A sleek river­side get­away in Sin­ga­pore that is both clean-cut and mis­chievous, Ware­house Ho­tel is an ex­em­plar of in­dus­trial de­sign that doesn’t shy away from its colour­ful past

Southeast Asia Globe - - Contents - Euan Black

The play­ful and provoca­tive Ware­house Ho­tel


With its ex­posed brick walls and clean lines, the Ware­house Ho­tel's lobby is straight out of the pages of Wall­pa­per mag­a­zine. Over­head, cogs, pul­leys and cus­tom lights fash­ioned by lo­cal de­sign agency Asy­lum serve as a re­minder of the build­ing's in­dus­trial past, while brown leather so­fas and olive-green arm­chairs of­fer some wel­come warmth to the en­vi­rons. How­ever, it is in ex­ud­ing a neigh­bourly, lived-in feel that the ho­tel truly ex­cels; staff mem­bers are po­lite but good-hu­moured, the dé­cor strik­ing yet com­fort­able.


Ex­quis­ite en­dorse­ments of the ‘less is more' mantra, the ho­tel's 37 rooms and suites use pared-down palettes and nat­u­ral light to cre­ate hubs of tran­quil­lity in keep­ing with the build­ing's her­itage fea­tures. Pur­su­ing the min­i­mal­ist idyll leaves some ho­tels feel­ing cold, but the Ware­house side­steps such pit­falls by in­ject­ing am­ple doses of life into each of its rooms. In­done­sian itak print throws featuring sil­hou­ettes of the ho­tel sit proudly atop dev­il­ishly in­dul­gent beds, care­fully cu­rated plants breathe life into orig­i­nal ma­sonry walls and, in the lofts and suites, orig­i­nal beams help to show­case the build­ing's his­tor­i­cal charm.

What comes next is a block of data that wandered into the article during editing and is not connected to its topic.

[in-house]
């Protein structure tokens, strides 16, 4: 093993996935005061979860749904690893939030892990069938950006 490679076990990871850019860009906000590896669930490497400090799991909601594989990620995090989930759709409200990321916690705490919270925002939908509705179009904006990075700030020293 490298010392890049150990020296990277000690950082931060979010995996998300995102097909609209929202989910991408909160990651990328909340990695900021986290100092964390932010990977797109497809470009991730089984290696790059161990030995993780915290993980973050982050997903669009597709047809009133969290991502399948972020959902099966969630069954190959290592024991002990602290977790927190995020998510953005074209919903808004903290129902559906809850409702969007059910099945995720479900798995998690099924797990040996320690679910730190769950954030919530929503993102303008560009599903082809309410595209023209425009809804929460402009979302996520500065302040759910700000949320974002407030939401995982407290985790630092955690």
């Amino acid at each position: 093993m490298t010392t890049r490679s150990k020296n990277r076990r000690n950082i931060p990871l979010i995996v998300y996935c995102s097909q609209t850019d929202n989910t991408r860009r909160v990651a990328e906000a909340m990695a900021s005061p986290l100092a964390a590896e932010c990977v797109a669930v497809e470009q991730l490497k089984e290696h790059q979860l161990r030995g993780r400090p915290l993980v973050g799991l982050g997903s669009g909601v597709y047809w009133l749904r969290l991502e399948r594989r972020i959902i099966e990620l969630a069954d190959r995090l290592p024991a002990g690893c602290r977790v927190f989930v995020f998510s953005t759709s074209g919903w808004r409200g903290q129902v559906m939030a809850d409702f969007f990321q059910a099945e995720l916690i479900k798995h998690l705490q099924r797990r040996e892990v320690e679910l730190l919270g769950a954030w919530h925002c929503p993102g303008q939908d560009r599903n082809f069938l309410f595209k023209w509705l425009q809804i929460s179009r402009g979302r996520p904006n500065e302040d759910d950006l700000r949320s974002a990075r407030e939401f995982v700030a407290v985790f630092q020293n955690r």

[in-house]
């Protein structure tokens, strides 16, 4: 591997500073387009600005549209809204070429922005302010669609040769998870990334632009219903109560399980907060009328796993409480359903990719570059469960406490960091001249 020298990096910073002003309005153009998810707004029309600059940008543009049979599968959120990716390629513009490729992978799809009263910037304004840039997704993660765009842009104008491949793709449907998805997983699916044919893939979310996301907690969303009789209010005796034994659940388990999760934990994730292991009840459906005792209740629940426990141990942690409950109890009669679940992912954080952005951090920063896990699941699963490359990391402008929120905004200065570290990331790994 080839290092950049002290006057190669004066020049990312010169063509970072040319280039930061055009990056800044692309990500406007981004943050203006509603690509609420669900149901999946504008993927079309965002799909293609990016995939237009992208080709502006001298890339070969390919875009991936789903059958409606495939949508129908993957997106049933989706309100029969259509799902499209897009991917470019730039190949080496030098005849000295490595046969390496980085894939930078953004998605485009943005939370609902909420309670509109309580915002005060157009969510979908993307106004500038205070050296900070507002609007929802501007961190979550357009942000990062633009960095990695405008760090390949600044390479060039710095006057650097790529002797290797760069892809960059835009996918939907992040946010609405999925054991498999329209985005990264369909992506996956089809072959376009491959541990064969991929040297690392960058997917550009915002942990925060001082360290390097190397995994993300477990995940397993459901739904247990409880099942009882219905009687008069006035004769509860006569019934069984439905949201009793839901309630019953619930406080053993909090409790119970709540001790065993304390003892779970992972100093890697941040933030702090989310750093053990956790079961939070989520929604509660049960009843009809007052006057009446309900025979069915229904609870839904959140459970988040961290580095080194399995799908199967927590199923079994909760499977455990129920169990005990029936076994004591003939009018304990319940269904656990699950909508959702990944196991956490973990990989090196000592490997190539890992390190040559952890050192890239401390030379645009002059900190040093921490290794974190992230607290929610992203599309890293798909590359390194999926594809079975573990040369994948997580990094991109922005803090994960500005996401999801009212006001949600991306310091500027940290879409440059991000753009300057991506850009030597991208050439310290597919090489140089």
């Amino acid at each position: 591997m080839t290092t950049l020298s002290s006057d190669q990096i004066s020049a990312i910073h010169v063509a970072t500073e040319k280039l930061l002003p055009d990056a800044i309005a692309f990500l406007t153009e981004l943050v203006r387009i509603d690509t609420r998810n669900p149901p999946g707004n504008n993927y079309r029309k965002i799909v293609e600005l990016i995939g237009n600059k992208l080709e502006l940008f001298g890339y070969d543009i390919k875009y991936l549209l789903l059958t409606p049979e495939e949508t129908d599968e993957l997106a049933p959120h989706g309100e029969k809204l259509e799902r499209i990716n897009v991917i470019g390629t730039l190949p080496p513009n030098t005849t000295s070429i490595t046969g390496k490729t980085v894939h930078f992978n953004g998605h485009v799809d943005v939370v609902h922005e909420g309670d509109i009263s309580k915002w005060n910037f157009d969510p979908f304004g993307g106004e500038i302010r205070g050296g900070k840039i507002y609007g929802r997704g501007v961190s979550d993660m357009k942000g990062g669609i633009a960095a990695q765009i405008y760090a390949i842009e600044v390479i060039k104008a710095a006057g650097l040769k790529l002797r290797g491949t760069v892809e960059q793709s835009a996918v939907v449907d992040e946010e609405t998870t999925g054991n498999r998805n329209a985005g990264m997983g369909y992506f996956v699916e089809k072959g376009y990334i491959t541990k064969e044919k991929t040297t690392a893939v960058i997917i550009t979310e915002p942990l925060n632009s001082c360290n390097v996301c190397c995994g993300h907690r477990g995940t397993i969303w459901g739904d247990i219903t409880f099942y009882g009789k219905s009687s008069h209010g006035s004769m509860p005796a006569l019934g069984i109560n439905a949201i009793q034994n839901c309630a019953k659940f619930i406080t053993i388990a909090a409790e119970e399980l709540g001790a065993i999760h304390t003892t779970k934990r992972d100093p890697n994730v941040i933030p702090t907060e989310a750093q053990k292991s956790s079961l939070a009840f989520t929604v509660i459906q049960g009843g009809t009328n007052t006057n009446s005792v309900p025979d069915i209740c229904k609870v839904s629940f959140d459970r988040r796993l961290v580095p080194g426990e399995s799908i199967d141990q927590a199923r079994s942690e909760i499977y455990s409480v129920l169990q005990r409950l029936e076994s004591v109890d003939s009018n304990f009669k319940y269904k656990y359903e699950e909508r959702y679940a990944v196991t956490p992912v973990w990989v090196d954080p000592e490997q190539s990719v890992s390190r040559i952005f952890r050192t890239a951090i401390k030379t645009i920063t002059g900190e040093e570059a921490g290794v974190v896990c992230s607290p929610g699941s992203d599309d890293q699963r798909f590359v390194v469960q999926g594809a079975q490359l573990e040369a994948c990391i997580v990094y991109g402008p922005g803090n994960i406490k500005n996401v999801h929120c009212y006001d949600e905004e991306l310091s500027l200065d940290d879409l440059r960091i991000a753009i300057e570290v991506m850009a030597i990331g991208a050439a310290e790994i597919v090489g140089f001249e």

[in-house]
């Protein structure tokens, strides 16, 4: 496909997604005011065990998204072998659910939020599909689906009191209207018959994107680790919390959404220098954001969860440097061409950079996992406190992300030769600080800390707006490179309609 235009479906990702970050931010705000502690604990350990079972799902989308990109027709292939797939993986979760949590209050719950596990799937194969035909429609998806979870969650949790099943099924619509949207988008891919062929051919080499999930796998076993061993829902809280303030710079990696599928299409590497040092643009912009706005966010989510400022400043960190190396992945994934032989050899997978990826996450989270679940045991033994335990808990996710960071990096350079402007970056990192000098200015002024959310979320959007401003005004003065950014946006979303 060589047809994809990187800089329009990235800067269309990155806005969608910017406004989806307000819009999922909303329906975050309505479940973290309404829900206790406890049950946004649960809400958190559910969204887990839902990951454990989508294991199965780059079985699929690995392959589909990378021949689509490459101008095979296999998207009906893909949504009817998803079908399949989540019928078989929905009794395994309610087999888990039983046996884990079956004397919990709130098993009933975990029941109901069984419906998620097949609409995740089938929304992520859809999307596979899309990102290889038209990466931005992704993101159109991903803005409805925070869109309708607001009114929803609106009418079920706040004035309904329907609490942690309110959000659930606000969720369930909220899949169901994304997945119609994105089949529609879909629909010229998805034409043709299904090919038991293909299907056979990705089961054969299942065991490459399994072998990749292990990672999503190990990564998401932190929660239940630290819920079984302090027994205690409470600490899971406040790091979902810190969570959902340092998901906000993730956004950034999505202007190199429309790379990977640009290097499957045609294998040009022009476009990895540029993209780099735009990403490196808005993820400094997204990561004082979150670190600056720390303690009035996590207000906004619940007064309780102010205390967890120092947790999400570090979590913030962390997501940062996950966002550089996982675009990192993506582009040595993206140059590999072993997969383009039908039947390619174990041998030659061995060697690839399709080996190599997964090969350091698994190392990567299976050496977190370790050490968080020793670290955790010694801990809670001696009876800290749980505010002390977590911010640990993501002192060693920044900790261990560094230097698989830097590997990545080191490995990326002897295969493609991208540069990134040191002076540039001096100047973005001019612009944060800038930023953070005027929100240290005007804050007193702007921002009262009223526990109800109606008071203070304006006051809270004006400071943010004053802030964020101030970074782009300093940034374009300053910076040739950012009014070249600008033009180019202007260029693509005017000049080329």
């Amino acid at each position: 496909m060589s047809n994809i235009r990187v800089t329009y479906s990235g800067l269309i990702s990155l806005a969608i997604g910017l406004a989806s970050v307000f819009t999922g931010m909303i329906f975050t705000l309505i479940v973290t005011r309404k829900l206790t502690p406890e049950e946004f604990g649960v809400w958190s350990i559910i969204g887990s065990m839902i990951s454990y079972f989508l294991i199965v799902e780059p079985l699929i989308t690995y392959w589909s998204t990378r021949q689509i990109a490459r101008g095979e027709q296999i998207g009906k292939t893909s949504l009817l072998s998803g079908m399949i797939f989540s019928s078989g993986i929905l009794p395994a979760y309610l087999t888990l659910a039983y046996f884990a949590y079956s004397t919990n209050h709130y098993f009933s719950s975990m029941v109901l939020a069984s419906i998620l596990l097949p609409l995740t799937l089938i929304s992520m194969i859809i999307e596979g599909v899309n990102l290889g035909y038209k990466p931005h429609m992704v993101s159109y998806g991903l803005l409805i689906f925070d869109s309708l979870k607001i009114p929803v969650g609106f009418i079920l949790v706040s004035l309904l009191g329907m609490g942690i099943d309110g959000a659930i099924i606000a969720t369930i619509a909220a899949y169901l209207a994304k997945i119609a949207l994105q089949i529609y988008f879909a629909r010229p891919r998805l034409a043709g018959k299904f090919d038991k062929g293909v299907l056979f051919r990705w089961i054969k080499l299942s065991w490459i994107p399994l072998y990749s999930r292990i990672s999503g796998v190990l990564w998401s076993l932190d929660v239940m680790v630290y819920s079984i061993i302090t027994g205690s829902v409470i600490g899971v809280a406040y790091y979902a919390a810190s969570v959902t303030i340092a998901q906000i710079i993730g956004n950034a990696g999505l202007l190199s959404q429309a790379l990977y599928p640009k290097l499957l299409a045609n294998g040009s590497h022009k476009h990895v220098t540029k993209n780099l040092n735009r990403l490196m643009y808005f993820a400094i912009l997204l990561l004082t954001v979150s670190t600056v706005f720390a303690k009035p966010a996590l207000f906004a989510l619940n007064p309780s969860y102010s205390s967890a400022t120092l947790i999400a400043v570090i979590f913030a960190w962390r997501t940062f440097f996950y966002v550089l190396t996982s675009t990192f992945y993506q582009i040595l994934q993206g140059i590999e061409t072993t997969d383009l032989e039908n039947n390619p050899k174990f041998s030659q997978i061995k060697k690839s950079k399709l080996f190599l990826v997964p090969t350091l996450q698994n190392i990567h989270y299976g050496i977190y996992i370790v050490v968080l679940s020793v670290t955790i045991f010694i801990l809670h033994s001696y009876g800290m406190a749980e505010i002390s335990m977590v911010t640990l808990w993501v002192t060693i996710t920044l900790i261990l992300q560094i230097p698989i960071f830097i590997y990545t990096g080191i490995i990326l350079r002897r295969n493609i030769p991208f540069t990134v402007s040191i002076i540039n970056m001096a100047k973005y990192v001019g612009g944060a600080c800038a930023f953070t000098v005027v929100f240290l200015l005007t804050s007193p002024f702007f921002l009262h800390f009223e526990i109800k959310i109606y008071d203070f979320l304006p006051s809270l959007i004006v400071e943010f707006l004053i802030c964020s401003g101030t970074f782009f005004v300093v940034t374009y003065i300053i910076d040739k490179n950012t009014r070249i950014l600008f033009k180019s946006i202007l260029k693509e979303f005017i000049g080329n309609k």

Once a meet­ing place for boot­leg­gers and spice mer­chants, the ho­tel is re­plete with nods to its colour­ful past. Nowhere is this play­ful­ness more pronounced than the bed­room mini­bars, where guests can pur­chase vi­bra­tor neck­laces and BDSM pad­dles. The mini­bar also caters to our van­ity by of­fer­ing a range of beauty prod­ucts. Else­where, guests can re­trace the build­ing's shady his­tory from its 19th cen­tury spice trade routes and se­cret so­ci­ety meet­ings to its brief spell as a disco hall in the 1980s by or­der­ing cock­tails from a bar menu ar­ranged ac­cord­ing to the build­ing's three dis­tinct his­tor­i­cal phases.


De­spite the build­ing's many facelifts over the years, one thing that has re­mained un­changed is its Sin­ga­porean her­itage, a lin­eage re­flected in the food it serves. Willin Lo, chef-part­ner of the Ware­house's flag­ship restau­rant, Po, and founder of the ac­claimed Wild Rocket restau­rant, de­scribes his food as ‘mod sin', or mod­ern Sin­ga­porean. In­spired by tra­di­tional hawker food, the restau­rant is at its best when serv­ing up its sig­na­ture char­coal-grilled iberico sa­tay or spicy ta­marind bar­ra­mundi.


Sin­ga­pore is not known for its river, but hitch­ing a ride on one of its tra­di­tional bum­boats – the brightly coloured, roofed pas­sen­ger boats that ferry pas­sen­gers around the citys­tate's wa­ter­ways – is one of the best ways to take in the sights. From Clarke Quay, the city's nightlife mecca that's just a five-minute drive from the Ware­house, you can char­ter a pri­vate bum­boat or jump aboard a more struc­tured sight­see­ing voy­age. If that doesn't float your boat, then we'd sug­gest head­ing to the roof for a dip in the ho­tel's in­fin­ity pool. –

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